Glasgow's teacher shortage could be greatly eased if personnel staff simply telephoned round teachers who might be available, rather than waiting for them to call in.
Susan Quinn, Educational Institute of Scotland representative on the city's education committee, said that when supply teachers were told there were unfilled vacancies "they ask, 'why wasn't I told?' And they are told, 'we wait for you to phone us'."
Ms Quinn said: "That is simply not acceptable. We are in a crisis situation and there are people in our supply department telling teachers, 'we wait for you to phone us'.
"They should not be waiting. They should on a daily basis be phoning everyone they have an opportunity to phone. No long-term plan and no long-term audit is going to make any difference if the supply department doesn't rectify this now."
Steven Purcell, education convener, replied: "That is a very basic weakness we have identified. That one correction will go a long way to sorting out this problem."
The city has approved a revised staffing strategy to avoid a repeat of its difficulties at the start of term when there were 114 vacant posts in primary and many more in secondary. Headteachers and deputes in primary stood in at the start of the session and other staff, such as special educational needs assistants, helped out when there was no one in front of classes.
George Gardner, depute director of education, described the position over the summer as "significantly more complex" than in previous years. He cited the closure or amalgamation of 22 primaries and consequent staff redeployment; a drop in the roll of 1,200 pupils which meant moving the equivalent of 50 teachers; the new staffing formula to reflect the cut in class contact time; the placement of around 200 teachers who were transferred from temporary to permanent contracts; and the appointment of 102 principal teachers to primaries and secondaries.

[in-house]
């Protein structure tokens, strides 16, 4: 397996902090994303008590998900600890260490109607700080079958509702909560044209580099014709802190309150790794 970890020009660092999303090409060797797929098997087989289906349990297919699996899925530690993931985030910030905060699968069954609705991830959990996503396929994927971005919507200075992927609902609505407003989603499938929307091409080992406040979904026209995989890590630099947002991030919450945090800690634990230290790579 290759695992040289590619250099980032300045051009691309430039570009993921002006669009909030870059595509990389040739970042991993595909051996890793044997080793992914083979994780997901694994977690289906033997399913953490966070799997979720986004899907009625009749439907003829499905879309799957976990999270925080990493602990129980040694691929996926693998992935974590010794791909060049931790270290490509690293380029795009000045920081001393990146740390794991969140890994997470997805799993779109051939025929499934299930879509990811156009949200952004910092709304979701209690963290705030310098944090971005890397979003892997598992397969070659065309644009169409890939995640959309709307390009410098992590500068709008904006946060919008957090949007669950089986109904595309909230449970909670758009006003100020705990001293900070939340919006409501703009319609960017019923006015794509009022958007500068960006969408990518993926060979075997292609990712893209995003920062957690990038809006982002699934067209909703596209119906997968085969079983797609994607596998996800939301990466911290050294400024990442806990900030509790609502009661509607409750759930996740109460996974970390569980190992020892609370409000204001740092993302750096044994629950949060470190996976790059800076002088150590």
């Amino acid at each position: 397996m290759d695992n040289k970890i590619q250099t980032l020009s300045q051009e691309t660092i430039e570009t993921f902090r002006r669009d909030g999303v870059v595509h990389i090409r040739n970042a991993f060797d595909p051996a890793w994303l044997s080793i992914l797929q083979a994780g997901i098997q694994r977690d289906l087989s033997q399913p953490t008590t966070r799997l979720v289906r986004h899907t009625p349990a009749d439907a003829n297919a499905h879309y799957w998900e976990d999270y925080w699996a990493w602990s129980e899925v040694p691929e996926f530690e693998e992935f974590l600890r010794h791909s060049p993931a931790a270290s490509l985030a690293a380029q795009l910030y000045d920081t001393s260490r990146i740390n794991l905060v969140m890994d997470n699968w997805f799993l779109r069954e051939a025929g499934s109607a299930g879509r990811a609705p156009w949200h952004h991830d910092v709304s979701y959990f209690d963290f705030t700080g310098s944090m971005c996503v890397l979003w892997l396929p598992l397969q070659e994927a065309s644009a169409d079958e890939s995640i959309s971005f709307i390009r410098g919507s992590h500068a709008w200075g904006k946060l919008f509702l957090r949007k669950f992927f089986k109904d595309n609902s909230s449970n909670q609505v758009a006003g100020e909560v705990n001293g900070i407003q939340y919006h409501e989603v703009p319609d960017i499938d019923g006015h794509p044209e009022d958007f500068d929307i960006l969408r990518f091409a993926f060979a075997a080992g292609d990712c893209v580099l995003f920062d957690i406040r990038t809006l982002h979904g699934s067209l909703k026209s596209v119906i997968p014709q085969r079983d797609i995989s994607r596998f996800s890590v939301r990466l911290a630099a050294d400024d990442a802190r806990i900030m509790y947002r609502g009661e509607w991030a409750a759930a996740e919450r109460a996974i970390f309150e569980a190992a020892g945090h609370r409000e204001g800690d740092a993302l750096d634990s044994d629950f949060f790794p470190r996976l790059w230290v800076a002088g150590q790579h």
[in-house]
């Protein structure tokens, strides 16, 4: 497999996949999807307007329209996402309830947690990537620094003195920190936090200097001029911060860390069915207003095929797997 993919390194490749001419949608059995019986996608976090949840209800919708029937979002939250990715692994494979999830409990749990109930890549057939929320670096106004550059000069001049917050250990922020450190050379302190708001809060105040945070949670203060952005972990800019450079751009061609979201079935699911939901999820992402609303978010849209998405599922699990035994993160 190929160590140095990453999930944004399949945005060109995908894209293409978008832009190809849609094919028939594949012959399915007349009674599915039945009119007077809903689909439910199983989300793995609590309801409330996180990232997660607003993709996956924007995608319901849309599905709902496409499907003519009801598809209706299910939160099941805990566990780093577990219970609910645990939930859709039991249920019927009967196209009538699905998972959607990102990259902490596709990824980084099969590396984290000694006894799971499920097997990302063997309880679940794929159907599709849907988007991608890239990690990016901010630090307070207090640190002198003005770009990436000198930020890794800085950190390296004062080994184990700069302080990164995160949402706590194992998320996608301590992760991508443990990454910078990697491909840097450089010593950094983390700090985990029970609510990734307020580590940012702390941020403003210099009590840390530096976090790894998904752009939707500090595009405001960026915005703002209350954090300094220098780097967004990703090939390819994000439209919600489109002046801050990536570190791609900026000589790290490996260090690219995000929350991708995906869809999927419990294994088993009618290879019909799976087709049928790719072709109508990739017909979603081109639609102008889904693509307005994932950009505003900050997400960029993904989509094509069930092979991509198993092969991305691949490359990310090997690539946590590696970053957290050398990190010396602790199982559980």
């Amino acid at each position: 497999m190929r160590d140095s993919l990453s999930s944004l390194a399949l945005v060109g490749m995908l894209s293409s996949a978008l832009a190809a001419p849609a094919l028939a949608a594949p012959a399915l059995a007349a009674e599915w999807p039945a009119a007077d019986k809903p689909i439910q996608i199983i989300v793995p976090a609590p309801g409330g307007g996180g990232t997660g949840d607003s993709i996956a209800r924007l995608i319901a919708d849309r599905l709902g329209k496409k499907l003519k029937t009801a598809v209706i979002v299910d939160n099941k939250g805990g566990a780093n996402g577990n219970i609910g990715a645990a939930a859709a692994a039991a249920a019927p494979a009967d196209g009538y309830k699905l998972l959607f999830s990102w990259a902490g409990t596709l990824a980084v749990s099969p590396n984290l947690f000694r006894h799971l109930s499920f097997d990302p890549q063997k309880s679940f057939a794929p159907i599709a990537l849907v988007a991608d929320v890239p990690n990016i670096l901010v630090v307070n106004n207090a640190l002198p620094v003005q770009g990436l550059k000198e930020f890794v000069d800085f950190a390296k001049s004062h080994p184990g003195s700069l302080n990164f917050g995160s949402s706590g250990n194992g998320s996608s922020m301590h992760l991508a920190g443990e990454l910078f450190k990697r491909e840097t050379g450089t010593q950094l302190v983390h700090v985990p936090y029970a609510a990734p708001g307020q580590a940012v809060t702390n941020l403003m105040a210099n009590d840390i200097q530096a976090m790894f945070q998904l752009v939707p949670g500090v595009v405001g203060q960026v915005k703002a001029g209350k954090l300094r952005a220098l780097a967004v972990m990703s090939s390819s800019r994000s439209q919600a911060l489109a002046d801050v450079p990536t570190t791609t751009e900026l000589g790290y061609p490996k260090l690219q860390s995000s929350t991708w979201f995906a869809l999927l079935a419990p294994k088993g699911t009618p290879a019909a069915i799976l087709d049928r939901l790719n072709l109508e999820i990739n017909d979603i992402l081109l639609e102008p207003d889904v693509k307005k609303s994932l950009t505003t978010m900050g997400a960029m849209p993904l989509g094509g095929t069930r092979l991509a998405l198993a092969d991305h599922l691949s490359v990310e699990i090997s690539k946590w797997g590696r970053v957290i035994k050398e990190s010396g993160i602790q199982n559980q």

At the same time, the personnel department was under pressure from the nursery nurse dispute, the recruitment of SEN auxiliaries, an updating of staff information and the appointment of new heads and deputes.
"The capacity of the personnel section to cope with this increased range of demands was undoubtedly stretched. Even taking account of the additional demands on the department, it is clear the system failed to give early warning of the mounting difficulties in recruitment," Mr Gardner admitted.
The department was therefore unable to recruit teachers to school posts until early July. Difficulties were exacerbated by the failure of some teachers to appear in post at the start of the session. There was also a higher level of long-term absence than in previous years, a feature that is currently being investigated.
Mr Gardner said that other authorities were better off in not facing such a significant drop in rolls and therefore such an extensive review of staffing.
He points out that authorities estimated they need 7-8 per cent above normal requirements to cover for absence on sickness or maternity leave. It was only this year that the Scottish Executive had taken this into consideration.
Other factors include probationary teachers who take a year out after completing their training programme and the number of central government initiatives that have absorbed extra teachers.
Willie Hart, local EIS secretary, welcomed the council's belated short and long-term action but appealed for this year's probationers to be offered jobs from Easter, either specific posts in schools or a place in the pool of permanent supply staff. No probationer was given a job offer last session and staff in city schools moved outwith the authority, Mr Hart said.
A by-product of non-appointments has been a pound;300,000 saving in the education budget.